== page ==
(37.) Lamm K, Lamm C, Arnold W. Effect of isobaric isobaric /iso·bar·ic/ (i?so-bar´ik) having equal or constant pressure or weight across space or time.
1. Having equal weights or pressures.
2. oxygen versus hyperbaric oxygen on the normal and noise-damaged hypoxic and ischemic Ischemic
An inadequate supply of blood to a part of the body, caused by partial or total blockage of an artery.
Mentioned in: Antiangiogenic Therapy, Subarachnoid Hemorrhage, Ventricular Fibrillation
ischemic guinea pig inner ear. In: Yanagita N, Nakashima T, eds. Hyperbaric Oxygen Therapy in Otorhinolaryngology. New York: Basel: Karger, 1998:59-85.
(38.) Lamm K, Lamm H, Arnold W. Effect of hyperbaric oxygen therapy in comparison to conventional or placebo therapy or no treatment in idiopathic sudden hearing loss, acoustic trauma, noise-induced hearing loss noise-induced hearing loss Temporary or permanent hearing loss caused either by a single exposure to very loud sound(s) or by repeated exposure to louder sounds over an extended period. See Hearing loss. and tinnitus. In: Yanagita N, Nakashima T, eds. Hyperbaric Oxygen Therapy in Otorhinolaryngology. New York; Basel: Karger, 1998:86-99.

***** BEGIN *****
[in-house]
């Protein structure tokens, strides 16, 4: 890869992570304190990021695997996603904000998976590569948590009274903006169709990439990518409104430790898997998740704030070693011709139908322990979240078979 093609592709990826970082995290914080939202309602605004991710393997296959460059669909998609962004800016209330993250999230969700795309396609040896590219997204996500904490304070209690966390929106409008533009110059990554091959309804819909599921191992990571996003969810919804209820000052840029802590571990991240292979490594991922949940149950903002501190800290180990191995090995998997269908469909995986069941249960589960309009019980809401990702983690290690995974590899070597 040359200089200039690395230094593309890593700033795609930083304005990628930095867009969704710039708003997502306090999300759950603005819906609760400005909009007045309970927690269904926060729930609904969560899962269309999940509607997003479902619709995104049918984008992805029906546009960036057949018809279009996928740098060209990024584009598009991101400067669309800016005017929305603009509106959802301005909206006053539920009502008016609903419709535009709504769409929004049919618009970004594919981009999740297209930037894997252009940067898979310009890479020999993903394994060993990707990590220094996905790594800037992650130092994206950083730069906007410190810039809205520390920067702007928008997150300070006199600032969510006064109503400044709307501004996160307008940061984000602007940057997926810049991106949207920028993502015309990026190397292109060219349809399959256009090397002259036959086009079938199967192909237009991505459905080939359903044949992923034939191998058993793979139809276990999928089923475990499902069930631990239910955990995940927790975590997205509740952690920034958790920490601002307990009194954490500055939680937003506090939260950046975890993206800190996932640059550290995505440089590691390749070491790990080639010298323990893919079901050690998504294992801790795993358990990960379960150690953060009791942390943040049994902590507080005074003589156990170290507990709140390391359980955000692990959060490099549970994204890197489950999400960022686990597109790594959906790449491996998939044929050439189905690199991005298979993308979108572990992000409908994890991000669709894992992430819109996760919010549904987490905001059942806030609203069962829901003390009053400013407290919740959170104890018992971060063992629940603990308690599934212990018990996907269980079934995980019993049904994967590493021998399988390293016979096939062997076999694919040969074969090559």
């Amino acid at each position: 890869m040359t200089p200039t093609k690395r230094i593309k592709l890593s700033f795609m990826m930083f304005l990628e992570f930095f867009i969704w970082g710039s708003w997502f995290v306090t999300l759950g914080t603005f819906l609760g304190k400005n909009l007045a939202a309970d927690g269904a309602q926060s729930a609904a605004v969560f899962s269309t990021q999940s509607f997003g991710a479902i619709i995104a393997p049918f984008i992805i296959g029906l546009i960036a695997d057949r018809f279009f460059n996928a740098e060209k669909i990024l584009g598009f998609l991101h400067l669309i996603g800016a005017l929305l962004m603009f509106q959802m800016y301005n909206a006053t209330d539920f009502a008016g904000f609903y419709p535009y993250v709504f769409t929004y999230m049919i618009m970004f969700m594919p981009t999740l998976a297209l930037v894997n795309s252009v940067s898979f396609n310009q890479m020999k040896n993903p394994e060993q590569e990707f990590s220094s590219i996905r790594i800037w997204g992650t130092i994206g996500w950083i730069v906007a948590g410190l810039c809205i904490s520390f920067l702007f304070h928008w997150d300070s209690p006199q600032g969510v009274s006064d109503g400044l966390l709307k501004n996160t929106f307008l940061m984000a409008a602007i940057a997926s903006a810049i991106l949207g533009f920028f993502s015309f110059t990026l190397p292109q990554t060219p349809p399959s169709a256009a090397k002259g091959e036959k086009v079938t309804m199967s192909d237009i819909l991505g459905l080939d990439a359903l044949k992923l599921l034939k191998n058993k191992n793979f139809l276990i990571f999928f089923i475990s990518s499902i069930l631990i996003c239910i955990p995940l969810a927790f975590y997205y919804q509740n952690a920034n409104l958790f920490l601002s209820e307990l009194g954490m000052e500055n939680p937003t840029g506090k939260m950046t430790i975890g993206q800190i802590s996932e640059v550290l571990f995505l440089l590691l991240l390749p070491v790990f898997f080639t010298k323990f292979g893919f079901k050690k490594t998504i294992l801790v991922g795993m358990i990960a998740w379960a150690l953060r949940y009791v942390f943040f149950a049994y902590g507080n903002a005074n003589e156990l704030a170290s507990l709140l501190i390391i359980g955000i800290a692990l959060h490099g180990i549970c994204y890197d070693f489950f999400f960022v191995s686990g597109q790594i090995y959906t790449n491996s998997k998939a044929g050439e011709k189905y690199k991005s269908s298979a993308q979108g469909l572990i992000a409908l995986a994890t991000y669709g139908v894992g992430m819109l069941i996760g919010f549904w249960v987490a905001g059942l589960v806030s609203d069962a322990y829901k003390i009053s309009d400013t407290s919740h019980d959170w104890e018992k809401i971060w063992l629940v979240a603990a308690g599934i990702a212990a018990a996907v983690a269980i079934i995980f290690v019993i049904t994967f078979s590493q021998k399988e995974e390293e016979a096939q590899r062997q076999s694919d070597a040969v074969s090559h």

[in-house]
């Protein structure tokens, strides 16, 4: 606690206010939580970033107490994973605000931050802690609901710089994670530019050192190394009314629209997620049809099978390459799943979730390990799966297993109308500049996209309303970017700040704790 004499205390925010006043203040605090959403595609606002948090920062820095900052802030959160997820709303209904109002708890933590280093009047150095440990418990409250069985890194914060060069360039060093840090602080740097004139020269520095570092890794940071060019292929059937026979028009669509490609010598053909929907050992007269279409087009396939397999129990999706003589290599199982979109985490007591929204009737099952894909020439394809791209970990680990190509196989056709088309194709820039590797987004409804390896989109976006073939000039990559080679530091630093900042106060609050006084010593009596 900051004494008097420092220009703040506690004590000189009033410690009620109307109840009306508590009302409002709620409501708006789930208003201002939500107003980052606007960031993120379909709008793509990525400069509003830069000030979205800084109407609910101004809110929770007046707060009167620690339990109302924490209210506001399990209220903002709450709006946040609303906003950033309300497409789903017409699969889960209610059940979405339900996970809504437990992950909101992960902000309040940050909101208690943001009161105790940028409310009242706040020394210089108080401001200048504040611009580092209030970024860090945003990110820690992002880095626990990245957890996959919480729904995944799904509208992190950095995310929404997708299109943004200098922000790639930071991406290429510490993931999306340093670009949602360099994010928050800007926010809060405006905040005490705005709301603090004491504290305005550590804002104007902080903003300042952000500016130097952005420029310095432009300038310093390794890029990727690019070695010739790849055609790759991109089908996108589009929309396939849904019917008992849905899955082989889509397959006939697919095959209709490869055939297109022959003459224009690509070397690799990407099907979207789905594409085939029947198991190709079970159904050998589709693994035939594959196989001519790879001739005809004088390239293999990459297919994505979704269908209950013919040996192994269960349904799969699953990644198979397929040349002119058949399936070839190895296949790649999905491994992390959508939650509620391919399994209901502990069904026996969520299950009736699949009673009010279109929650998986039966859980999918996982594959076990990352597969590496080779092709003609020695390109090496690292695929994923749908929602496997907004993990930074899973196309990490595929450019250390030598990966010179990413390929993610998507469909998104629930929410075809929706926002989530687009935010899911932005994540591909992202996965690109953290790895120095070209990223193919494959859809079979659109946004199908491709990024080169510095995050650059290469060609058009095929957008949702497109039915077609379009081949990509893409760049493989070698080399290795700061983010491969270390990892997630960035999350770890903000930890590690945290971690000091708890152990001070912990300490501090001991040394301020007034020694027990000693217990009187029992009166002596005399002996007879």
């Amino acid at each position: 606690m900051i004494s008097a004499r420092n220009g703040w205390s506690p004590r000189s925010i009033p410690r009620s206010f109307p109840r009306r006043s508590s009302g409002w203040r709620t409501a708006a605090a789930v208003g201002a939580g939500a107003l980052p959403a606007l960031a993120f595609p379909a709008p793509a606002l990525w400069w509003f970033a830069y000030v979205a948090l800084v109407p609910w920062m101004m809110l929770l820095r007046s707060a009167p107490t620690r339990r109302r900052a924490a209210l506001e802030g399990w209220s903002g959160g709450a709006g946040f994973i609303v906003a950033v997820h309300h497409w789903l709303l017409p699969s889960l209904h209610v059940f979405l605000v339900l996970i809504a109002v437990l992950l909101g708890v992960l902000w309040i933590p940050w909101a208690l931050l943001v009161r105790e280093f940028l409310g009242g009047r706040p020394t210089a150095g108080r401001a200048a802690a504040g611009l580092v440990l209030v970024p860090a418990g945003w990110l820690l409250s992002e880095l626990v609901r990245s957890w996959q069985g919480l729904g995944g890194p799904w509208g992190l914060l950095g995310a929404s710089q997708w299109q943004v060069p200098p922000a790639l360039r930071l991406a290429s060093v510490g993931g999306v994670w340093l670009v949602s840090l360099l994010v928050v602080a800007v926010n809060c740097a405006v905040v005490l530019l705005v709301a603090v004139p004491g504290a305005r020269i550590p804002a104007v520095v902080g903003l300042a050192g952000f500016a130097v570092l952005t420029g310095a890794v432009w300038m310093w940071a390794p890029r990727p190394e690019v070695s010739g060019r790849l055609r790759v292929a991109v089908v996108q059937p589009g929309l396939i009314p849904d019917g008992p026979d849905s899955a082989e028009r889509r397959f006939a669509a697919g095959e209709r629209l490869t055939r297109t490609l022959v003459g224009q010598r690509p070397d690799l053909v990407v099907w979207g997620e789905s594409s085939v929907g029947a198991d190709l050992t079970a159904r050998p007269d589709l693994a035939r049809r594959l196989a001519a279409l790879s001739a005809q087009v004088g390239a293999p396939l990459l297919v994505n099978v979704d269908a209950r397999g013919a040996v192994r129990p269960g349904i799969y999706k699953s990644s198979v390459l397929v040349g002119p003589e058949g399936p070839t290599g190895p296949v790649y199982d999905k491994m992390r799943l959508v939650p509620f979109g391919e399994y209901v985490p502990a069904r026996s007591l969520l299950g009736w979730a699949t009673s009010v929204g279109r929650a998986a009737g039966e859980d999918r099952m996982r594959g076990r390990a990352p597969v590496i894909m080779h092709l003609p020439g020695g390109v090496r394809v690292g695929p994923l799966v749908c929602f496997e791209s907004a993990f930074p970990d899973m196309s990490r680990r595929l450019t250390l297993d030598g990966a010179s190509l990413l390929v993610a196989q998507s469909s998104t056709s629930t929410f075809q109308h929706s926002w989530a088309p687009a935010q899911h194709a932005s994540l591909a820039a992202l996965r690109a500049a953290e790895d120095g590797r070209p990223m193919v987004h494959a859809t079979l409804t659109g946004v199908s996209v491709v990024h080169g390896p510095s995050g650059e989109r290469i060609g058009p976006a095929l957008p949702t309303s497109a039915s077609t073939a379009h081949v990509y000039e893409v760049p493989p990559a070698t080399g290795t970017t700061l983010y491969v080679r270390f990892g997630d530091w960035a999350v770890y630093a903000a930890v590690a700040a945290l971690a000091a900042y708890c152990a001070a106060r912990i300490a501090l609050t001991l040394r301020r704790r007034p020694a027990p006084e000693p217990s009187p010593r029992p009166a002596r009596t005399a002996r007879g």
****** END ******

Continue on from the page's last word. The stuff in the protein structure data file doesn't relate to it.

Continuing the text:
(39.) Fattori B, De Iaco G, Vannucci G, et al. Alternobaric and hyperbaric oxygen therapy in the immediate and long-term treatment of Meniere's disease. Audiology audiology /au·di·ol·o·gy/ (aw?de-ol´ah-je) the study of impaired hearing that cannot be improved by medication or surgical therapy.
From the ENT Clinic, Department of Neurosciences (Dr. Fattori, Dr. Berrettini, Dr. Casani, Dr. Nacci, and Dr. De Vito), and the Department of Hyperbaric Oxygen Therapy (Dr. De Iaco), University of Pisa The University of Pisa (Italian Università di Pisa) is one of the most renowned Italian universities. It is located in Pisa, Tuscany. It was formally founded on the September 3, 1343 by an edict of Pope Clement VI, although there had been lectures on law in Pisa since the , Italy.
Reprint requests: Bruno Fattori, MD, ENT Clinic, Department of Neurosciences, University of Pisa, Via Savi n[degrees] 10,56100 Pisa, Italy. Phone: +39-50-992-625; tax: +39-50-550-307; e-mail: firstname.lastname@example.org